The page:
20/08/2020 | Jump to [TL;DR takeaway] or [Why?]
A project I was working on required that the client send ~300,000 ints to a server. This rpc was invoked 25 times with different values which meant the network cost quickly became a bottleneck for a resource-constrained client. It was infeasible to expect the client to incur a
300K*25*4bytes = 27.5MB cost.
The key property that I ended up exploiting was that we weren't concerned about the ordering. We just wanted this set of ints to go through. At a high level, if we sort and delta encode the ints, the resultant diff elements will be smaller than the original elements. Our bane, having to send ~300K ints, became a boon as the more number of elements you have to pack within 232, the smaller the difference between each element; this allows more compact packing.
Concretely, assuming a uniform distribution in the original list, each diff element will be
232/300K = 14316 on average, which fits in 14 bits. Of course, we can't use 14 bits as a hard upper bound to fit our elements, and will probably need to build a packer which can exploit the expected lower bit cost per element, but still encode elements which require more bits than average.
Prelim results showed that we probably don't need to handwrite this tricky piece of code ourselves. Simple
gRPC with gzip enabled gave us the benefits we were looking for.
Running a quick and dirty experiment allows us to ascertain that this result isn't fickle. Since there is no clear way to approximate a realistic workload for all systems, I tested with 2 common scenarios: The list of 300K ints is either sampled from a uniform distribution or a normal distribution. Across these 2 scenarios, I evaluated the upload cost with and without applying delta encoding.
TL;DR: If you want to send a set (or list of small valued) integers (over
gRPC), you can easily save bandwidth by delta encoding your dataset with negligible compute overhead.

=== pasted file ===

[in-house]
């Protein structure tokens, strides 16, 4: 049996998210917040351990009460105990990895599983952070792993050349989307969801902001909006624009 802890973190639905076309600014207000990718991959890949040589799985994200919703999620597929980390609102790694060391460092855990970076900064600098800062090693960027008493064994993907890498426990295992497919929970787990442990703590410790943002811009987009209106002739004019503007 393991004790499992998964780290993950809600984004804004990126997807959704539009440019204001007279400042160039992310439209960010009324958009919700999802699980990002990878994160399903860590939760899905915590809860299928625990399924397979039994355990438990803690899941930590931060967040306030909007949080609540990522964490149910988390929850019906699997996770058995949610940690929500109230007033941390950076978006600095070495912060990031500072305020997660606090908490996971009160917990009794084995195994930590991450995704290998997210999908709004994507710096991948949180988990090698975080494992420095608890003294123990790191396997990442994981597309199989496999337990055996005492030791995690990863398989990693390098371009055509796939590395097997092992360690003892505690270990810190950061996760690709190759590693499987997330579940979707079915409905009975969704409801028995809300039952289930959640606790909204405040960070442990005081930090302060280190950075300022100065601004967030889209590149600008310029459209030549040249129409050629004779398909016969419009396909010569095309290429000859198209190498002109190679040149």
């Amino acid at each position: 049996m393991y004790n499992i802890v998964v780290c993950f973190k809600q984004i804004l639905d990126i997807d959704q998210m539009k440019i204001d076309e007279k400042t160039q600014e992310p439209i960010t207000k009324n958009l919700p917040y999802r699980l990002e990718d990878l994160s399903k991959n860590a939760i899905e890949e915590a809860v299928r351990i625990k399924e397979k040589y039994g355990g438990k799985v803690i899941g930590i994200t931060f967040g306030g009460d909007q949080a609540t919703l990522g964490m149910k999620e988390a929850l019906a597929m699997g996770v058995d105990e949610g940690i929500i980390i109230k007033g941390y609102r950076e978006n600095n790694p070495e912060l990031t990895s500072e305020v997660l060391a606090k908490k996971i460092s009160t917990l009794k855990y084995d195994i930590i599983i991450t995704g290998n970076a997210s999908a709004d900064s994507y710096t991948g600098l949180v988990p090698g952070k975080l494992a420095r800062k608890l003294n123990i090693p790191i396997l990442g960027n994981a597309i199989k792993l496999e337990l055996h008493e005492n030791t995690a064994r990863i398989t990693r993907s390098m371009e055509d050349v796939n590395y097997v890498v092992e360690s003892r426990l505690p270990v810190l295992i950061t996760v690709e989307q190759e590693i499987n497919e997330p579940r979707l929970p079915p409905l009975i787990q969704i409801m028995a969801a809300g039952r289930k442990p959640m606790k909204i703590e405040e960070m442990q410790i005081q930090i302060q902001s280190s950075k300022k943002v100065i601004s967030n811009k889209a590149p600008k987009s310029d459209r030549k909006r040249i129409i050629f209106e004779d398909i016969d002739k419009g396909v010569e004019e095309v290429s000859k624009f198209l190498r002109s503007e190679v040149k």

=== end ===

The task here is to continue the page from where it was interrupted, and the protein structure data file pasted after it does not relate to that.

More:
Pretty late. My suggestion: if you're sending more than 10K ints, the benefits become quickly apparent.
While running trials for the previous experiment, the system config remained constant. Specifically, the client's requests were always gzip'ed in flight. This improvement could be due to either
gRPC or gzip and it'd be better to reduce the number of variables in our experiment. Since it's easy to toggle compression usage, I tested the data cost with and without compression.
The gap between an uncompressed raw stream and an uncompressed delta encoded stream makes it clear that while gzip is doing useful work, it's not the one giving us the bulk of the savings. What we're searching for now is what magic
gRPC, or rather
A quick search yields the answer:
Protobuf encodes ints as varints, which serializes them in a variable number of bytes. It uses LEB128 which has an overhead of 1 bit per byte. Smaller valued ints will take fewer bytes, so a delta-encoded set would occupy less space — this is exactly what we were looking for.
We do stand on the shoulders of giants.
Aside: On the flip side, that means it'd take 5 bytes to serialize an int which is greater than 2(32-4) = 228. It'd be good to keep in mind to use
fixed32 instead of
int32 if your dataset contains predominantly large valued ints (no, I won't run experiments for that).